He was an enthusiastic member of the Manotick Kiwanis Club, particularly as a key organizer of volunteers for the Kiwanis Music Festival (Ottawa) for many years, a devoted member of the United Church of Canada and the long-serving Treasurer of one of the Farren Lake Cottagers associations. He was a sought-after speaker and an expert who was consulted by many clubs, organizations and advisory committees for his experience and insights as an Arctic explorer and adventurer.

Aerial photograph of an iceberg and polar bear created by George’s son Bob Hobson as a tribute to his Dad’s activities in the Canada’s North for many decades.

Particularly in his retirement years, George focused his passion and talents into volunteer opportunities involving science, logistics organization, the Arctic and passing on his knowledge and enthusiasm to future generations. He was a guest lecturer and specialist on over 15 Arctic cruises and did several speaking tours across Canada for the Royal Canadian Geographical Society. A particular highlight for George was being the Project Manager stationed at Kluane Lake, Yukon, for the Mount Logan ’92 expedition. This climb, sponsored by the Royal Canadian Geographical Society, was undertaken to accurately measure the highest mountain in Canada.

George lived his life as an adventurer, an explorer, a man of deep spiritual faith, a person who felt he had the best job in the world, a devoted husband and father, and one who strongly believed in, and expressed to others, the phrase: “Have a good life, and BE PART OF IT.”

(Above adapted from:

Additional connections to the history of the CSEG, early geophysics exploration successes, and the growth of the Canadian petroleum industry:

George Hobson was interviewed in 2001 by David Finch, author of CSEG’s history book: Traces through Time, © CSEG 1985


1946 – Heiland crews at Leduc AB: See: (Reflections, by Aubrey Kerr)

Pete Bediz Interview 2000:

History and early CSEG Connections to The Polar Continental Shelf Project: History of Polar Continental Shelf Program


The story began in 1957, with the launch of the Soviet satellite Sputnik. Although the Arctic’s economic and strategic value had long been recognized, the sudden onset of the space race turned out to be the first in a series of events that triggered Canada’s new scientific exploration policy in the Arctic.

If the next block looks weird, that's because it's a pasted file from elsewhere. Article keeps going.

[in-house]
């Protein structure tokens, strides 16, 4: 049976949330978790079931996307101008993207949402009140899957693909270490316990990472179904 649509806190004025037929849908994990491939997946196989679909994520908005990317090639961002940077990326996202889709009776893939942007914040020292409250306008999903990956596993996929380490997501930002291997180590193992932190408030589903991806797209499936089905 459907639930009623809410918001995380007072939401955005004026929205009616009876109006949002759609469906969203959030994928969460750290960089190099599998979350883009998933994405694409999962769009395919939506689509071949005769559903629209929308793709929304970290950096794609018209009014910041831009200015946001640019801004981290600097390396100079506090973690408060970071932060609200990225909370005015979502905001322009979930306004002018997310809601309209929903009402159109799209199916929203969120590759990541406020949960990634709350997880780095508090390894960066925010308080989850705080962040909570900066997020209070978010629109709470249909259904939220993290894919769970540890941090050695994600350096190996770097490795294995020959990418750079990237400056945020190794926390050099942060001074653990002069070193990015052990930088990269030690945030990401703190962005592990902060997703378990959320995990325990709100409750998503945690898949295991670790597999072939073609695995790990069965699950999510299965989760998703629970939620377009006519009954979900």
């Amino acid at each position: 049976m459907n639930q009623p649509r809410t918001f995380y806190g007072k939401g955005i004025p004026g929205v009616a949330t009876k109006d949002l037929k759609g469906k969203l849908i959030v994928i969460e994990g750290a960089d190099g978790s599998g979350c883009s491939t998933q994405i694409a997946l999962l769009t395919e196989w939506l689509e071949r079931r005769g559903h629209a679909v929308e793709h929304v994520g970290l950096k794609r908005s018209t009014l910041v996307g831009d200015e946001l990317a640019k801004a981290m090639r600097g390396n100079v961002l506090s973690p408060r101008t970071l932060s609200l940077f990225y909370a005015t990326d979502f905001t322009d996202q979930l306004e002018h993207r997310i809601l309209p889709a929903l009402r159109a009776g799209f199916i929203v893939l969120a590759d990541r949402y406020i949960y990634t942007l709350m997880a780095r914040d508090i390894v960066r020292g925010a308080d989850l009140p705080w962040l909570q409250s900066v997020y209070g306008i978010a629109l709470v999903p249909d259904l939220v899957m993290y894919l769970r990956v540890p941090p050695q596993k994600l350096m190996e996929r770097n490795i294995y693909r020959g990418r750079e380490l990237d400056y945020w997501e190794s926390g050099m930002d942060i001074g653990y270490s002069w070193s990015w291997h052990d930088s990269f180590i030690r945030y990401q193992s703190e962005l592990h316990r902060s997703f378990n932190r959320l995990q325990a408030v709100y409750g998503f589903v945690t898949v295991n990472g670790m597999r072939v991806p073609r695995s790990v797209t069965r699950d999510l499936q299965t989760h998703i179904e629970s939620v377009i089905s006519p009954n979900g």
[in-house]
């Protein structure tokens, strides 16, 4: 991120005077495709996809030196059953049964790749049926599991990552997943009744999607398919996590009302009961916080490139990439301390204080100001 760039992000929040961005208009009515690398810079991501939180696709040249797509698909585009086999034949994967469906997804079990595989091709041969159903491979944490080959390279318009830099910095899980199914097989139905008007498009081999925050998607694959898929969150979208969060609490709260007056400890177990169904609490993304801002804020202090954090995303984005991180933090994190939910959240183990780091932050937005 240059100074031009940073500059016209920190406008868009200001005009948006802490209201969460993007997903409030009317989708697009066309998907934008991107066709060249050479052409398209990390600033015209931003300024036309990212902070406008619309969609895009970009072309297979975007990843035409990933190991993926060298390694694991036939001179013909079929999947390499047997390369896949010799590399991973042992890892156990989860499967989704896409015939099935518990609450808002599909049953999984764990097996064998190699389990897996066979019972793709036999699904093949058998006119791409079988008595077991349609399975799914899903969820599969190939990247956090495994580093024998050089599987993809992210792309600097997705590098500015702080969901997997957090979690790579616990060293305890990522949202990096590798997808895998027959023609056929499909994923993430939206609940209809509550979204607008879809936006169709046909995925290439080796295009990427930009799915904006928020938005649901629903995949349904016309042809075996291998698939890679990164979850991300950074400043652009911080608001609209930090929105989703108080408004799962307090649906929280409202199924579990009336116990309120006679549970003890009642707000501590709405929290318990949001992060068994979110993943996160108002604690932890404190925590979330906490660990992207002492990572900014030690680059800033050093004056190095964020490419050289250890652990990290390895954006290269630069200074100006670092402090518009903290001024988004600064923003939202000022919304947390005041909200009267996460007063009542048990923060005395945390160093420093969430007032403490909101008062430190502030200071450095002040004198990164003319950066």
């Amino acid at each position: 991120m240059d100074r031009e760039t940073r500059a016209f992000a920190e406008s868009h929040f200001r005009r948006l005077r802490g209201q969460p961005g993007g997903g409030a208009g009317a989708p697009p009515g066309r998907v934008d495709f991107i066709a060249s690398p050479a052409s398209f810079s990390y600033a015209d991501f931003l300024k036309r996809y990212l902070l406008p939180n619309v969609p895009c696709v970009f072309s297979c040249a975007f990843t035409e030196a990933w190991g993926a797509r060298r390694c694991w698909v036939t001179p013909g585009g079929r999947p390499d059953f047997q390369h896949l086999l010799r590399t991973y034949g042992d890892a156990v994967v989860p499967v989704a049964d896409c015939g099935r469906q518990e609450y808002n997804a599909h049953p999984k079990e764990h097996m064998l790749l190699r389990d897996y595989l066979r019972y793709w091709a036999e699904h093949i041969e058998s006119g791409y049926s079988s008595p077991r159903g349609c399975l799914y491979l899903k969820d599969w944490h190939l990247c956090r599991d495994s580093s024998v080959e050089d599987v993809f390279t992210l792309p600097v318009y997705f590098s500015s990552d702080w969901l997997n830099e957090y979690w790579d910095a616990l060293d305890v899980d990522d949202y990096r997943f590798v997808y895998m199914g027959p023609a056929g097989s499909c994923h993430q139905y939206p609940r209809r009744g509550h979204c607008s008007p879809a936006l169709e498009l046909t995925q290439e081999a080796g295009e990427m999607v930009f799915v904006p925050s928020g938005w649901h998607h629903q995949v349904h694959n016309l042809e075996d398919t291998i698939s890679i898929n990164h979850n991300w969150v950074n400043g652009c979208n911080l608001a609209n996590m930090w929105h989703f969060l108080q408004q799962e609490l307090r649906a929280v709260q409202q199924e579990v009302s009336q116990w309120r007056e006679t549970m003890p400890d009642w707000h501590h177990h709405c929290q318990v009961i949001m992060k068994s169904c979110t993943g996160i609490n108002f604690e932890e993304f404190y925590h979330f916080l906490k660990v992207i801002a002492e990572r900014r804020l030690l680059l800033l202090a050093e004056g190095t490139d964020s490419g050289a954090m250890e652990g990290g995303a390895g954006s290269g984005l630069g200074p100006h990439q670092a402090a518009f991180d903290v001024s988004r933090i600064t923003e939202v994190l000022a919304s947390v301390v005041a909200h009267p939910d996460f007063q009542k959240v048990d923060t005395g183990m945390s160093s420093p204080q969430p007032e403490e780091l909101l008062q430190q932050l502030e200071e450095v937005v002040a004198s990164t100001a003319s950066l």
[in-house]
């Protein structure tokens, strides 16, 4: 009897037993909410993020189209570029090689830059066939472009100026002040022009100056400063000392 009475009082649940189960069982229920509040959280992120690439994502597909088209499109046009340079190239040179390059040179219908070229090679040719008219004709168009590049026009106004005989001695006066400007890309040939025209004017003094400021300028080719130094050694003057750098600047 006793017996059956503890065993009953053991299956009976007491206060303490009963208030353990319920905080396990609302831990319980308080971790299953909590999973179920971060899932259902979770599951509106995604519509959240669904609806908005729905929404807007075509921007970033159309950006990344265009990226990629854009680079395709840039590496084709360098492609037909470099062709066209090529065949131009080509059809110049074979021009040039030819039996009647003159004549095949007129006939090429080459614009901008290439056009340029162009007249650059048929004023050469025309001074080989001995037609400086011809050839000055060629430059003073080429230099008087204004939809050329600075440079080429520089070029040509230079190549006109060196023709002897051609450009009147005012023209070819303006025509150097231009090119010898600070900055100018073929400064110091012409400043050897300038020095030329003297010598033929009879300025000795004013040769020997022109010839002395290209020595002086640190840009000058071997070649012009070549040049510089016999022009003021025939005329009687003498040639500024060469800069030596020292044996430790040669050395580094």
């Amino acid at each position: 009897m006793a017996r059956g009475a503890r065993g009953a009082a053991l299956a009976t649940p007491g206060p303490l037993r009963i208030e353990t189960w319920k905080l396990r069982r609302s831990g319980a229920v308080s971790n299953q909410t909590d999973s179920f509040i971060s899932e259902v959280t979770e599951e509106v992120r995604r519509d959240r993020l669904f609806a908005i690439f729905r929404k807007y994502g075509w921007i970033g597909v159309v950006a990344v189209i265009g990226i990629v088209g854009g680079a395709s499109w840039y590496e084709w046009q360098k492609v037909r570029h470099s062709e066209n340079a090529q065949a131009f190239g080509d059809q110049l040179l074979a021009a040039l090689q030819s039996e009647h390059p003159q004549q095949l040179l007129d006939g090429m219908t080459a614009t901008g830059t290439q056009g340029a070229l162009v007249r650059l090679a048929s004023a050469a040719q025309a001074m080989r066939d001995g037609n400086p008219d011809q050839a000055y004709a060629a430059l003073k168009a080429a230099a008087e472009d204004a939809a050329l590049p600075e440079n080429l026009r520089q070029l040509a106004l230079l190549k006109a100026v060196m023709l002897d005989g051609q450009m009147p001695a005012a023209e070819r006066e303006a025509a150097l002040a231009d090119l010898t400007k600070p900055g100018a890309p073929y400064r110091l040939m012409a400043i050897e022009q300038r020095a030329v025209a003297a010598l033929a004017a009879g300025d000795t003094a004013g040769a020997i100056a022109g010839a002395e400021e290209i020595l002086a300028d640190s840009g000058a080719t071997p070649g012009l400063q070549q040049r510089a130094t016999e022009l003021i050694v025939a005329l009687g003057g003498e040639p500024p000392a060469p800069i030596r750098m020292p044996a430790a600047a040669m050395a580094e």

Shortly after Sputnik was launched, the United States asked Canada for Arctic gravitational data required for its space program, and Canada agreed to make the information available. Then, in 1958, the U.S. submarine Nautilus completed the first under-ice crossing of the Arctic Ocean.

That same year, the United Nations Conference on the Law of the Sea gave nations the rights to mineral and other resources on their continental shelves to a depth of 200 metres. Canada was now claiming jurisdiction over a polar continental shelf about which it knew virtually nothing: for all the Canadians knew at the time, it might as well have been the dark side of the moon.

The only information available on the High Arctic, other than that gleaned from the preliminary findings of Operation Franklin in 1955, was scant. Most of it was based on studies made by a 1913-18 Canadian Arctic Expedition, and on maps published in the United States and the Soviet Union.

In answer to all these emerging pressures, in the spring of 1958 the Government of Canada established the Polar Continental Shelf Project. Since its first scientific forays into the field in 1959, Polar Shelf has built up a logistics support network that stretches approximately 2160 km from Alaska to Greenland, and from the Arctic Circle to the geographic North Pole. In the intervening 50 years the PCSP has played a major role in advancing Arctic science in Canada.

The name of the Polar Continental Shelf Project was broadened to the Polar Continental Shelf Program. As an on-going entity for more than 50 years, and given the nature of its activities, it is better described as a program than a project. This change allows PCSP to retain its name recognition and the history of the organization which is well known by both the Canadian and international scientific community.

Some dates to remember

1958, May 26: The Government of Canada creates the Polar Continental Shelf Project (PCSP).